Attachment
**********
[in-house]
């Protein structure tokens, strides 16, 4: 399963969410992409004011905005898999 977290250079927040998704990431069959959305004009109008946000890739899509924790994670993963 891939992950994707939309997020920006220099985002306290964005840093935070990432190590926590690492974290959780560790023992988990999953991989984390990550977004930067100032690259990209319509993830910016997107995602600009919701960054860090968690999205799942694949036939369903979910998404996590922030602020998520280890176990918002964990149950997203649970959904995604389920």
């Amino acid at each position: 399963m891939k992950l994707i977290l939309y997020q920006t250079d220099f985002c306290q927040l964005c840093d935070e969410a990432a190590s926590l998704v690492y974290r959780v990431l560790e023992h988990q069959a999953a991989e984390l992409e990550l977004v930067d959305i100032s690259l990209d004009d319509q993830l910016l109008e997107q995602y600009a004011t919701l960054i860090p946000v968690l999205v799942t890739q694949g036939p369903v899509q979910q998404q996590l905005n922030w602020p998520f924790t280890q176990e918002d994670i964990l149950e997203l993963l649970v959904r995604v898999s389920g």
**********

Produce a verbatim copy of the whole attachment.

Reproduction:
[in-house]
């Protein structure tokens, strides 16, 4: 399963969410992409004011905005898999 977290250079927040998704990431069959959305004009109008946000890739899509924790994670993963 891939992950994707939309997020920006220099985002306290964005840093935070990432190590926590690492974290959780560790023992988990999953991989984390990550977004930067100032690259990209319509993830910016997107995602600009919701960054860090968690999205799942694949036939369903979910998404996590922030602020998520280890176990918002964990149950997203649970959904995604389920």
């Amino acid at each position: 399963m891939k992950l994707i977290l939309y997020q920006t250079d220099f985002c306290q927040l964005c840093d935070e969410a990432a190590s926590l998704v690492y974290r959780v990431l560790e023992h988990q069959a999953a991989e984390l992409e990550l977004v930067d959305i100032s690259l990209d004009d319509q993830l910016l109008e997107q995602y600009a004011t919701l960054i860090p946000v968690l999205v799942t890739q694949g036939p369903v899509q979910q998404q996590l905005n922030w602020p998520f924790t280890q176990e918002d994670i964990l149950e997203l993963l649970v959904r995604v898999s389920g």